I’ve never met Harry Forehead but I mix cocktails in his pantry. Harry was born in England and he was an accomplished cricket player. In fact, he captained a cricket team that played a match in Miller Park on Labor Day 1911. No doubt he also played cricket at Field Club when it still was a cricket club.
Harry worked as a butler to The Beebes, who lived in my home for decades. I’m proud to say that his pantry remains almost the same as it was in Harry Forehead’s time. A brass mouthpiece to the home’s 1901 intercom still juts from the wall, the other end leading to the second-floor hallway. The southern yellow pine cabinets all remain, down to the wavy glass on the wall cabinet doors. Only the countertops have changed. The original countertops were also pine but age, wear and water splashing from the sink left the wood cracked and warped. Wood counters were prevalent in butler’s pantries a century ago so plates could be set on them silently, as not to disturb diners in the dining room. I broke my rule of replicating what is original if repair is impossible since new wood countertops would deteriorate like the original ones did. Given the quality of today’s pine compared to what was available 120 years ago, it would deteriorate far faster. I replaced the warped countertops with soapstone since soapstone was a material used for this purpose when my home was built.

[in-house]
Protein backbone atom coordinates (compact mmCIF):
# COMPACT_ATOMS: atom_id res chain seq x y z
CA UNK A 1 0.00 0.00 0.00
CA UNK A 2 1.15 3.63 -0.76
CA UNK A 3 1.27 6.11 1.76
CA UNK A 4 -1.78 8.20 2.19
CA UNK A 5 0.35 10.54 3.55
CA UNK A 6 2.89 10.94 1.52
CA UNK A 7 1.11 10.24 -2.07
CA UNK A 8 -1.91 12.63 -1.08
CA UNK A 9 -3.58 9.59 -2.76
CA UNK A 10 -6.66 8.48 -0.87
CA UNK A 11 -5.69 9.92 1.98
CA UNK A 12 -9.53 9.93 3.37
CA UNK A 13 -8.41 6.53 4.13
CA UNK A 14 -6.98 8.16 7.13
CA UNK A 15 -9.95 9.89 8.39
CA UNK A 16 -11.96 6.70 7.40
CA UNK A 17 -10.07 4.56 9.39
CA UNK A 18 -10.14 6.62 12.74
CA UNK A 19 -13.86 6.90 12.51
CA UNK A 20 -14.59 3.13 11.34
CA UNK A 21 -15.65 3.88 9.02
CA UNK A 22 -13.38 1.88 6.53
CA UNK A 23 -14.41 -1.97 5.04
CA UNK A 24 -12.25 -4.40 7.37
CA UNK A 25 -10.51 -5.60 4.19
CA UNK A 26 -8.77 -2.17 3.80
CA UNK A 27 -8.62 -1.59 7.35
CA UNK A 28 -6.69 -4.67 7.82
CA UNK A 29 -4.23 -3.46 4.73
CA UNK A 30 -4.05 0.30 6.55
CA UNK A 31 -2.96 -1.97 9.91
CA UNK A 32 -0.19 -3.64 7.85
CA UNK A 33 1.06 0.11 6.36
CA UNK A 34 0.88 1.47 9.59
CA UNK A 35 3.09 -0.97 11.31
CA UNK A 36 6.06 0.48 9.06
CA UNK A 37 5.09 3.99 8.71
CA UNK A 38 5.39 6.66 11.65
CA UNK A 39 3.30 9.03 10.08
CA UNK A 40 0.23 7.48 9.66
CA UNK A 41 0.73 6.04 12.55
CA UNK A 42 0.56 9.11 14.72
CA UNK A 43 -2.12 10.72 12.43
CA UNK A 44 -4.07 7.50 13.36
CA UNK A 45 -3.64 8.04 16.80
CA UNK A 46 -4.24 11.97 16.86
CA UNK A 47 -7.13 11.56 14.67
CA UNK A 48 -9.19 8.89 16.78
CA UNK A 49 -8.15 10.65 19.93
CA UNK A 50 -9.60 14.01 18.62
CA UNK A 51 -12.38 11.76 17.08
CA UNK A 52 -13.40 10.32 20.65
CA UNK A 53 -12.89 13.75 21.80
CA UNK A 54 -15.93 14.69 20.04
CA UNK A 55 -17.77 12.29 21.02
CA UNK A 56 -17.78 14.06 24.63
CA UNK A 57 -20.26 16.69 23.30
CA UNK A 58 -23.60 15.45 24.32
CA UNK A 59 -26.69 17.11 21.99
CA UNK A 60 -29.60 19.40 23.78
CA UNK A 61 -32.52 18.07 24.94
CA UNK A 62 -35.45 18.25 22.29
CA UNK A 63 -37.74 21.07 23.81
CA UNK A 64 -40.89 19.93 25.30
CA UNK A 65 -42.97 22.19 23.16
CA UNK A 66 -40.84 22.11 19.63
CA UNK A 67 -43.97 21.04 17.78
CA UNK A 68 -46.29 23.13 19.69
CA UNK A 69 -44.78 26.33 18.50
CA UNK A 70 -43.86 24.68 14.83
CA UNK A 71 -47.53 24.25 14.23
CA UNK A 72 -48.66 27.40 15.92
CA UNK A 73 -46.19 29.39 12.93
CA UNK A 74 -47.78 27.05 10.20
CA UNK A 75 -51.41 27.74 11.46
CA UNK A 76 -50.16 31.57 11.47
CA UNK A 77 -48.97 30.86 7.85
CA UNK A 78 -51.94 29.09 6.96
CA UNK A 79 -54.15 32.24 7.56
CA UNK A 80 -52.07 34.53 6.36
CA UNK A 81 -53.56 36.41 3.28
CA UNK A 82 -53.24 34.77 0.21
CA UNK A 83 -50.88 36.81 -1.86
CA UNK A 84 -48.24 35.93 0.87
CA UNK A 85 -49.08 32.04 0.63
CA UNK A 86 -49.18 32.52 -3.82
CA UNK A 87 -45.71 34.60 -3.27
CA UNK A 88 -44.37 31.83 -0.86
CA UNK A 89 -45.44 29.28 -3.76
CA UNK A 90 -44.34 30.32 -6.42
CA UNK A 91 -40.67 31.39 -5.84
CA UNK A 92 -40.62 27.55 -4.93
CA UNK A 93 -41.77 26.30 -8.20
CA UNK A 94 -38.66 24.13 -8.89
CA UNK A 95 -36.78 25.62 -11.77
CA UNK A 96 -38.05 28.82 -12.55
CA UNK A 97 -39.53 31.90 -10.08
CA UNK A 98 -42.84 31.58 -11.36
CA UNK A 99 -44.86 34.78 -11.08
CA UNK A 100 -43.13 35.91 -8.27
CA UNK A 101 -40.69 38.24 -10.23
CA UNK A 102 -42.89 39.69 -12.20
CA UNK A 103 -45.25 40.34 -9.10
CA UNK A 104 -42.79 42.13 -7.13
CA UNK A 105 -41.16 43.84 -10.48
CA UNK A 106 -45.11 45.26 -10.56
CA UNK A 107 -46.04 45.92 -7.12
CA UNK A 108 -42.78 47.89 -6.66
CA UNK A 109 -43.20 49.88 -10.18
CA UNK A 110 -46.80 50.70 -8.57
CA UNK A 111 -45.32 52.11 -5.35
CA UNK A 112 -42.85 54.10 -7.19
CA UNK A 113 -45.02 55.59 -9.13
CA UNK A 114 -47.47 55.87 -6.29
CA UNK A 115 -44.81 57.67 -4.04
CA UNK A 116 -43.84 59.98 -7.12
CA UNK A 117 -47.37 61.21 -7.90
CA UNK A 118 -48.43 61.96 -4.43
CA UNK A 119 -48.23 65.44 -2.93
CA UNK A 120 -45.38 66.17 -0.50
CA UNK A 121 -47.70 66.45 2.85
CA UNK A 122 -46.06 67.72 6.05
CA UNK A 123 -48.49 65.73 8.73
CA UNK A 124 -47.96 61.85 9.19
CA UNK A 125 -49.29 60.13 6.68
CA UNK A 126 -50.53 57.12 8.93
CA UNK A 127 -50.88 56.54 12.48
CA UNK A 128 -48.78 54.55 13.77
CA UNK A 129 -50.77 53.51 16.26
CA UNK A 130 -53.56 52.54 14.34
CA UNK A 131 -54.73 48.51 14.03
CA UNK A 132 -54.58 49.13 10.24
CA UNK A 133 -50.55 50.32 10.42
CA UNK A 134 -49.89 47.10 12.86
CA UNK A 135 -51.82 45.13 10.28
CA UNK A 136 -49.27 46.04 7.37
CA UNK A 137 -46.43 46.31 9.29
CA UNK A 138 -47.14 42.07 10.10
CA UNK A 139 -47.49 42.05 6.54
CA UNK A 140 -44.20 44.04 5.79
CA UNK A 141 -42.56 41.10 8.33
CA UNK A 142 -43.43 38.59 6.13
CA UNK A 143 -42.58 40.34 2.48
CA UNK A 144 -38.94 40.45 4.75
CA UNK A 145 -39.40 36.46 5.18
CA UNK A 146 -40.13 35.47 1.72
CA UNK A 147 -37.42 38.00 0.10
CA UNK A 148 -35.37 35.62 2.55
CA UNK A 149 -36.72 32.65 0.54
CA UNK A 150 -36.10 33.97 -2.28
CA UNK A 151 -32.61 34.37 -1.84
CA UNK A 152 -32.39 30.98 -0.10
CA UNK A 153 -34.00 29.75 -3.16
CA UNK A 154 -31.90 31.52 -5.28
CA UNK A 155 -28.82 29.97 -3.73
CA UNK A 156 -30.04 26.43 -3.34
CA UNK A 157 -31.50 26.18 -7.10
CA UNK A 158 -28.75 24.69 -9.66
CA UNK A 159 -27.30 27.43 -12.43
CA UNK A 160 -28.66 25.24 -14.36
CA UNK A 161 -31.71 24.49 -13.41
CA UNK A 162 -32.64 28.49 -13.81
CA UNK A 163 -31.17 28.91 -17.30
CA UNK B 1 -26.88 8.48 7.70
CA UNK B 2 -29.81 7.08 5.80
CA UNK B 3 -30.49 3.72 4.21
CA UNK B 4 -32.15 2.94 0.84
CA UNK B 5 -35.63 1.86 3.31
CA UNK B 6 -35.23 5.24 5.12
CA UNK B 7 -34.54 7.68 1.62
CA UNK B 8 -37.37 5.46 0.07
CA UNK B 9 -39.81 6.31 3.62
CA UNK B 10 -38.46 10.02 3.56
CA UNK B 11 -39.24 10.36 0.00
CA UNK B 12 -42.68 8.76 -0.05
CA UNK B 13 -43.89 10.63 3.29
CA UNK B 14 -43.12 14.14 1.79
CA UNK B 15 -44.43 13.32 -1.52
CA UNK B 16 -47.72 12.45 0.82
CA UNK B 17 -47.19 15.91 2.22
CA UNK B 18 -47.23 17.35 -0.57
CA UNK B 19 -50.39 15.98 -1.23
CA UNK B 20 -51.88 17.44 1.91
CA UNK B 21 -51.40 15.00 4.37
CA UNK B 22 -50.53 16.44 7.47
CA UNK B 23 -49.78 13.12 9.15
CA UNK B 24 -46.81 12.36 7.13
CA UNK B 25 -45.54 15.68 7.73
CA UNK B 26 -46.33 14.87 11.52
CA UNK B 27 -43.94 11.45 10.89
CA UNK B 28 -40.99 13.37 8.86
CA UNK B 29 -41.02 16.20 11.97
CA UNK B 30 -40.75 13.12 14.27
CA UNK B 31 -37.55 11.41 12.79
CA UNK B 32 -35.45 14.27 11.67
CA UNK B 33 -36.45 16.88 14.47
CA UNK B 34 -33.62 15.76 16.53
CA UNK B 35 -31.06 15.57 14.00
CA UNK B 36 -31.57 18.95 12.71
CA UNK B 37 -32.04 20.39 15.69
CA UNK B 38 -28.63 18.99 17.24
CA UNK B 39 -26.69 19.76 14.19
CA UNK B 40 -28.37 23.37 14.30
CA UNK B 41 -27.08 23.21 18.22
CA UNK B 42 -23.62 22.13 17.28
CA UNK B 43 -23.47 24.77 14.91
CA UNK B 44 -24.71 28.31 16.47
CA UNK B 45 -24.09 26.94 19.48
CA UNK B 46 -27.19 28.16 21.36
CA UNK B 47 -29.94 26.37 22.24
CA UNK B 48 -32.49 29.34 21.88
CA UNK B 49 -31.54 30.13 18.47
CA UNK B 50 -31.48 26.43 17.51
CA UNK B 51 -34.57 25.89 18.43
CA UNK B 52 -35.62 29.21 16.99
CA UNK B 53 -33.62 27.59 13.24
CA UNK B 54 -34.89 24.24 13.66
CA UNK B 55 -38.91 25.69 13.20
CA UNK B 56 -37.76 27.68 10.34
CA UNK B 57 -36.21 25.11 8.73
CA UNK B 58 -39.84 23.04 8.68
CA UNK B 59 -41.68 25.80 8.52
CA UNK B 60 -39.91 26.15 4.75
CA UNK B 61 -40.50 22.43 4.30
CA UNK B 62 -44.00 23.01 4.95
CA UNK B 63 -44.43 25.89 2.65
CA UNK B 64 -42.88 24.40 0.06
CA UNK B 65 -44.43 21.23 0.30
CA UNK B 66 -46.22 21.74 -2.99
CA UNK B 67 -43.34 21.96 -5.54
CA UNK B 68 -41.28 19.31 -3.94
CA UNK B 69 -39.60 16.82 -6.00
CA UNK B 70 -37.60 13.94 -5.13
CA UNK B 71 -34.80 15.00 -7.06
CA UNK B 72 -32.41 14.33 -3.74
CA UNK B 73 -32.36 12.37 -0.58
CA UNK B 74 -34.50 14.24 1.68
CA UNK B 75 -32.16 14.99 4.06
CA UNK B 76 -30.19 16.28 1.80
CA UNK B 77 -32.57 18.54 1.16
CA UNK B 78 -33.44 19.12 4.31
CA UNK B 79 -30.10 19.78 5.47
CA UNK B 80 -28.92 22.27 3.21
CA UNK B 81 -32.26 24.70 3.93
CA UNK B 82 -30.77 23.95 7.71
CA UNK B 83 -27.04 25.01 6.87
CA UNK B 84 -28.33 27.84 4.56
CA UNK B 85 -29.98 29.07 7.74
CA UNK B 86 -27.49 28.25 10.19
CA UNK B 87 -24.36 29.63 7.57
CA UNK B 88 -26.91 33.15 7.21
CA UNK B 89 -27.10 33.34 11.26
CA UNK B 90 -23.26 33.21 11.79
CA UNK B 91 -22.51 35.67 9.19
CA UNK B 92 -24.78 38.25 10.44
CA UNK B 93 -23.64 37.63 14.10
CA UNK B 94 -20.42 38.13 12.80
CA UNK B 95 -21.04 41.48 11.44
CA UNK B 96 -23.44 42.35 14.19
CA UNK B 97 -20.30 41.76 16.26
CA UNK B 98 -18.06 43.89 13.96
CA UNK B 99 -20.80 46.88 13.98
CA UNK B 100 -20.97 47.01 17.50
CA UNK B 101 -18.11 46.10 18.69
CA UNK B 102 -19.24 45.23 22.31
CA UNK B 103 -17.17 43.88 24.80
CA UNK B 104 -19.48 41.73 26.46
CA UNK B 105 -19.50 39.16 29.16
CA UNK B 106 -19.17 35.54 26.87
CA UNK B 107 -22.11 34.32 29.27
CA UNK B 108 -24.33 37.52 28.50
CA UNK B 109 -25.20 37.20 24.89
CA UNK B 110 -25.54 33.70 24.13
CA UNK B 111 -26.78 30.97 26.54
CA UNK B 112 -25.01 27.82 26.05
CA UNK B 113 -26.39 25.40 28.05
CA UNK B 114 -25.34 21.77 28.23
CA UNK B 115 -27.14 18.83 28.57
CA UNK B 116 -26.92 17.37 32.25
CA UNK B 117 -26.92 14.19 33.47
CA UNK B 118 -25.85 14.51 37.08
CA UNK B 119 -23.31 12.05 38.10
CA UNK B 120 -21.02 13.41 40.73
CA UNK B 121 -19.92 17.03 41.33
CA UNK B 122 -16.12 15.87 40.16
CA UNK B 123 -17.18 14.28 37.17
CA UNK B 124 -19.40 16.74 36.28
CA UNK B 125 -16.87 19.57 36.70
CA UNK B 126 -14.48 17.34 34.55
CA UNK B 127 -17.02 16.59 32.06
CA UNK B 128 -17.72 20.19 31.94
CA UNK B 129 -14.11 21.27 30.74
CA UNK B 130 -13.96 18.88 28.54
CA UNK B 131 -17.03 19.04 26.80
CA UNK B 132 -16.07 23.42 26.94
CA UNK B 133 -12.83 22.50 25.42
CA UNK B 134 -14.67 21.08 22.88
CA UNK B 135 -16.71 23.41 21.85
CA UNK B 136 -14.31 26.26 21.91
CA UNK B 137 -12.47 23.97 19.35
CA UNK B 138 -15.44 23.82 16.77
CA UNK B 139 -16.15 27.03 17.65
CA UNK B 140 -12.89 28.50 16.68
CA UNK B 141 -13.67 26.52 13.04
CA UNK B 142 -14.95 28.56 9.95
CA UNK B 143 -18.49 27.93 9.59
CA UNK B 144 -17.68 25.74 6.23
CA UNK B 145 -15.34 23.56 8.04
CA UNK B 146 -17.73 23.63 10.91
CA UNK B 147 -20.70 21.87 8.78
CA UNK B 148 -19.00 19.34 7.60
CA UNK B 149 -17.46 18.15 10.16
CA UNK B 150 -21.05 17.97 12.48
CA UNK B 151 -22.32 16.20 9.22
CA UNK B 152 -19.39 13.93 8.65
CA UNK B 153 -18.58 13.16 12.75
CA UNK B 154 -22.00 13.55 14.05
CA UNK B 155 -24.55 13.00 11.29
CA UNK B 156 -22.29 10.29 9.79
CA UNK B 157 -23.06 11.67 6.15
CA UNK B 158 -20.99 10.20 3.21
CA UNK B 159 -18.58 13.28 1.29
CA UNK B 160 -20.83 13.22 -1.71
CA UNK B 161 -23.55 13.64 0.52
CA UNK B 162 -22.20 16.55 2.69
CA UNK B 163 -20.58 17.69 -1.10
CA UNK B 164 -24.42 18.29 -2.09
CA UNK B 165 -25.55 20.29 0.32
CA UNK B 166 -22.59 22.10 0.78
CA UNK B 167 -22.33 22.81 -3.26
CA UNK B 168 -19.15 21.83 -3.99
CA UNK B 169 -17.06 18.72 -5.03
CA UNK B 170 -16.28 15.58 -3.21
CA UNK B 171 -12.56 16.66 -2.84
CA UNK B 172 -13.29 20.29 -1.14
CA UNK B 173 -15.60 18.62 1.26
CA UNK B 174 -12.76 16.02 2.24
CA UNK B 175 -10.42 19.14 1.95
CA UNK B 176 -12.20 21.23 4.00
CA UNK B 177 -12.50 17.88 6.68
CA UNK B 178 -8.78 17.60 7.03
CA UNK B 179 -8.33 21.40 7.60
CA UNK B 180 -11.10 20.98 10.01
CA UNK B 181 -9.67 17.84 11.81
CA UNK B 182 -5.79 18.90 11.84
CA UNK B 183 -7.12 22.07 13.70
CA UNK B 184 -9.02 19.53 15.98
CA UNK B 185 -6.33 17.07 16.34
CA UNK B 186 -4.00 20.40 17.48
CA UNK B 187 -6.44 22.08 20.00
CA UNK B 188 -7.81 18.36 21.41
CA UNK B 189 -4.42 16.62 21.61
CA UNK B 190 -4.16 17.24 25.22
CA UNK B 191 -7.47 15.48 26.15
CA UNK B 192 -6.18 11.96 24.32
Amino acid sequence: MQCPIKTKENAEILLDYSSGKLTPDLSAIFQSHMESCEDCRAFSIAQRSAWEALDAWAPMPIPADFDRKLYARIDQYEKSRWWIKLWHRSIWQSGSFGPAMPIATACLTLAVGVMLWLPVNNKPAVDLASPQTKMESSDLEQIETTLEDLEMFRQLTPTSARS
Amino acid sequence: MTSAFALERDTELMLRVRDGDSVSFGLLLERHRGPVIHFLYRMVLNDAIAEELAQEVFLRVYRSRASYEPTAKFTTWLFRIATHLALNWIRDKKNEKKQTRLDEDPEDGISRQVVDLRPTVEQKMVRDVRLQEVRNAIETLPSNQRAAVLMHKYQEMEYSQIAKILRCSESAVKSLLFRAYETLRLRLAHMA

Butler’s pantries in the 1800’s and early 1900’s operated as a transition space between the kitchen and the dining room. A swinging door buffered sounds and smells from the kitchen to the butler’s pantry and another swinging door further buffered the pantry from dining room. Servants may need to be seen but they certainty were not to be heard.
Years ago, after the annual Memorial Day homage to Anna Wilson at Prospect Hill cemetery, I was wandering around and, just by happenstance, I came across Harry’s grave. When I returned home I mixed a Pimm’s #1 Cup in his pantry in honor of Harry.